The Palestinian Authority (PA) launched an intense diplomatic campaign to garner a supporting vote in the United Nations General Assembly (UNGA), which was finally realized in 2012 by an upgrade to a 'non member observer state', granting Palestine a set of new privileges. It represents a victory for Palestinian diplomacy and presents a model of statehood diplomacy that received support as much as criticism. It stirred discussions about statehood and state recognition, and exposed the limited success of international interventions in post-conflict state building efforts.

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China is waking up to the benefits of good diplomacy in Asia

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ASEAN Education Ministers Meeting (ASED)

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Leadership Selection in the Major Multilaterals

Inspired by the damaging leadership contest fiascos of recent years in certain international organizations, not least that in the World Trade Organization (WTO) in 1998-9, this is a timely and important book. Kahler emphasises that if these bodies do not abandon their old, creaking 'club system of governance' and get their acts together, they will lose their already precarious support in the US Congress and forfeit that of their increasingly assertive members among the developing countries, particularly the large emerging market-economies. With the institutions of global governance thus put at...

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The road to dignity by 2030: ending poverty, transforming all lives and protecting the planet

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International Diplomacy Volume III: The Pluralisation of Diplomacy

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Facing the challenges of an Africa-wide ICT strategy

'There is a need to address these challenges to enhance the capacity of the AU organs, institutions and member states to better respond to instances of ICT policy in Africa. As part of the evolving African governance architecture, there is a need to formulate an ICT strategy...' - Eliot Nsega from Uganda

Negotiating the Balkans: The Prenegotiation Perspective

The issues, the activities and the relations preceding the formal international negotiations have increasingly become an area of a special theoretical interest.

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Contemporary Diplomacy: Representation and Communication in a Globalized World

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Summitry in the Americas: The End of Mass Multilateralism?

Summits among large numbers of leaders that convene on a periodic basis are the “new diplomacy.” In the Western Hemisphere, summits continue to multiply, whether in response to specific issues or to the desire by certain countries to assert their leadership. At the same time, skepticism regarding the value of summits has become widespread. A common view is that summits are largely photo ops for leaders and that their lofty communiqués are soon forgotten, leaving a wide gap between aspirations and implementation. These frustrations notwithstanding, summits are here to stay. Gathering...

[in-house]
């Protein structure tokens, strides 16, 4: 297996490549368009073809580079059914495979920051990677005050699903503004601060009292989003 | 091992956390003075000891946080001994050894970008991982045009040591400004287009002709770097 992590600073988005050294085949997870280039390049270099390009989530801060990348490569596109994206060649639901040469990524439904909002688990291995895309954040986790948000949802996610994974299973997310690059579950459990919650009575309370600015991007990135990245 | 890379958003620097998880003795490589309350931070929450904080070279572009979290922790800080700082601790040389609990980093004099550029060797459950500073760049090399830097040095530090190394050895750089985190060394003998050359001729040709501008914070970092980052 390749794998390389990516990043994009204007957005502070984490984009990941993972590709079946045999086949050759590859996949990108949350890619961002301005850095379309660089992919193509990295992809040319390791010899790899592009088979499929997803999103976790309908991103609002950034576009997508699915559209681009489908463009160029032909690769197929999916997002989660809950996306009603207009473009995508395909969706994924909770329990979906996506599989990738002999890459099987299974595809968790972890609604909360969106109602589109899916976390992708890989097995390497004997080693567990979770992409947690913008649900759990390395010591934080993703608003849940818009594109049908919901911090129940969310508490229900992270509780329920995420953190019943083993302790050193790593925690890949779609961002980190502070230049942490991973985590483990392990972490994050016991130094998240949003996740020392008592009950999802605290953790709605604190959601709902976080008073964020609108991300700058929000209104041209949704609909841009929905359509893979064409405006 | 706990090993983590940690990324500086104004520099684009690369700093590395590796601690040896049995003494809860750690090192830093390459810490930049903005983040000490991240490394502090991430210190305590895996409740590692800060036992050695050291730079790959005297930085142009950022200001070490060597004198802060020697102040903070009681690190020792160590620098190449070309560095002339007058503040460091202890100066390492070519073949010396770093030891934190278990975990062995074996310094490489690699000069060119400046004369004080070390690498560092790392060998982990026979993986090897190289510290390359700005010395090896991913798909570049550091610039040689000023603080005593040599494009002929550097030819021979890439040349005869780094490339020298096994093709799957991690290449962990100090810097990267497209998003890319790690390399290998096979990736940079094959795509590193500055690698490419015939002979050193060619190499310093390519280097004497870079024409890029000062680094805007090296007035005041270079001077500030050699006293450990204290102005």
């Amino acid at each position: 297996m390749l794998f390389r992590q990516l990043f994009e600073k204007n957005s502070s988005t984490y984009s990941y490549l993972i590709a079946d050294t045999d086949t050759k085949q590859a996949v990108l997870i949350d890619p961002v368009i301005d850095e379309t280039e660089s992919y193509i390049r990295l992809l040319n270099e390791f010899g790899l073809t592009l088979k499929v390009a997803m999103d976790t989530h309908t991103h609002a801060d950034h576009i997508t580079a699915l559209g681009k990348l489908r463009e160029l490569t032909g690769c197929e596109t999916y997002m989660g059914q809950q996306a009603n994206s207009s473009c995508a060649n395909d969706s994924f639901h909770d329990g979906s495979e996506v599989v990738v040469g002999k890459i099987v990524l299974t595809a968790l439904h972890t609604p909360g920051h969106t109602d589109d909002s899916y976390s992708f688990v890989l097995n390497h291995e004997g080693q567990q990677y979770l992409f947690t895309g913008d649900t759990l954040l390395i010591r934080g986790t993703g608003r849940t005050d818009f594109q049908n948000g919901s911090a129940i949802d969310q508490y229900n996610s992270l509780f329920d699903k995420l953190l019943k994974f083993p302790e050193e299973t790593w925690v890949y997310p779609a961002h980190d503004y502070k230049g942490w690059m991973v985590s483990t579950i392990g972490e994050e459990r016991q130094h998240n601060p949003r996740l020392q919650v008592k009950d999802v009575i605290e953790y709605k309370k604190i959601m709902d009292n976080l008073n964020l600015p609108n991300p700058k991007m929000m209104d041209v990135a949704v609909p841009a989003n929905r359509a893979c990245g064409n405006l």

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United Nations Handbook 2015-16

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The IberoAmerican System and its Influence in the Ibero-American Regional Summit Diplomacy

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The Clash of Globalizations: Essays on the Political Economy of Trade and Development Policy

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Enhancing Global Governance: Towards a New Diplomacy

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Security for small states

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Negotiating Public Health in a Globalized World: Global Health Diplomacy in Action

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Small developing economies and the multilateral trading system: A Caribbean perspective

Small developing economies are often constrained in participating in the negotiation and regulation of multilateral trading rules due to severe cost and resource limitations. This article argues that, despite the costs and difficulties, small states must remain engaged in the multilateral trading system in order to ensure that their specialised commercial interests are recognised and to protect their rights. Umbrella entities like the Caribbean Regional Negotiating Machinery (CRNM) provide a means of maximising the influence of small states in an international forum such as the World Tra...

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The Milennium Development Goals Report 2015

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The MIKTA Way Forward (Briefing Paper #2)

Ms Rosen Jacobson assesses the potential, risk, and future of MIKTA, a cooperation scheme comprising Mexico, Indonesia, the Republic of Korea, Turkey, and Australia, which was officially launched in September 2013.

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The Organization of Global Negotiations: Constructing the Climate Change Regime

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A United Nations for the Twenty-First Century

Regional and Multilateral Trade Agreements: Complementary Means to Open Markets

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Funeral summits

Berridge, G. R. (1996) 'Funeral summits', in David H. Dunn (ed.), Diplomacy at the Highest Level: The evolution of international summitry (Macmillan - now Palgrave Macmillan: Basingstoke).

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Strengthening the region’s participation

‘Witnessing the open community policy development process at the AfriNIC community led me to further appreciate the importance of the Policy Research Phase of the Diplo IGCBP. AfriNIC-13 was an eye opener...’ - Maduka Attamah from Nigeria